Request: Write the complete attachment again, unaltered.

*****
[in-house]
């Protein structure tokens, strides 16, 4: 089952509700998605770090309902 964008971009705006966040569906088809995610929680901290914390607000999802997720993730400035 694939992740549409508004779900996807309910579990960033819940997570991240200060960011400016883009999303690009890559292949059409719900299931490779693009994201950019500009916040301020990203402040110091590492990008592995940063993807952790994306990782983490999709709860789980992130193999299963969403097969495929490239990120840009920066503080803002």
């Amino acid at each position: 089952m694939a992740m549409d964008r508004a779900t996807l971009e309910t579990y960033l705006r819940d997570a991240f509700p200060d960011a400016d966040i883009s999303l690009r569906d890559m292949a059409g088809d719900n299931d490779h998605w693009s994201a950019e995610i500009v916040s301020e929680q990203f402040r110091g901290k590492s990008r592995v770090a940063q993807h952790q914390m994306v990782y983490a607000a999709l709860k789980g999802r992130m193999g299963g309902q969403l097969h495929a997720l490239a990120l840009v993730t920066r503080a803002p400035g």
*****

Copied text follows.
[in-house]
């Protein structure tokens, strides 16, 4: 089952509700998605770090309902 964008971009705006966040569906088809995610929680901290914390607000999802997720993730400035 694939992740549409508004779900996807309910579990960033819940997570991240200060960011400016883009999303690009890559292949059409719900299931490779693009994201950019500009916040301020990203402040110091590492990008592995940063993807952790994306990782983490999709709860789980992130193999299963969403097969495929490239990120840009920066503080803002």
């Amino acid at each position: 089952m694939a992740m549409d964008r508004a779900t996807l971009e309910t579990y960033l705006r819940d997570a991240f509700p200060d960011a400016d966040i883009s999303l690009r569906d890559m292949a059409g088809d719900n299931d490779h998605w693009s994201a950019e995610i500009v916040s301020e929680q990203f402040r110091g901290k590492s990008r592995v770090a940063q993807h952790q914390m994306v990782y983490a607000a999709l709860k789980g999802r992130m193999g299963g309902q969403l097969h495929a997720l490239a990120l840009v993730t920066r503080a803002p400035g």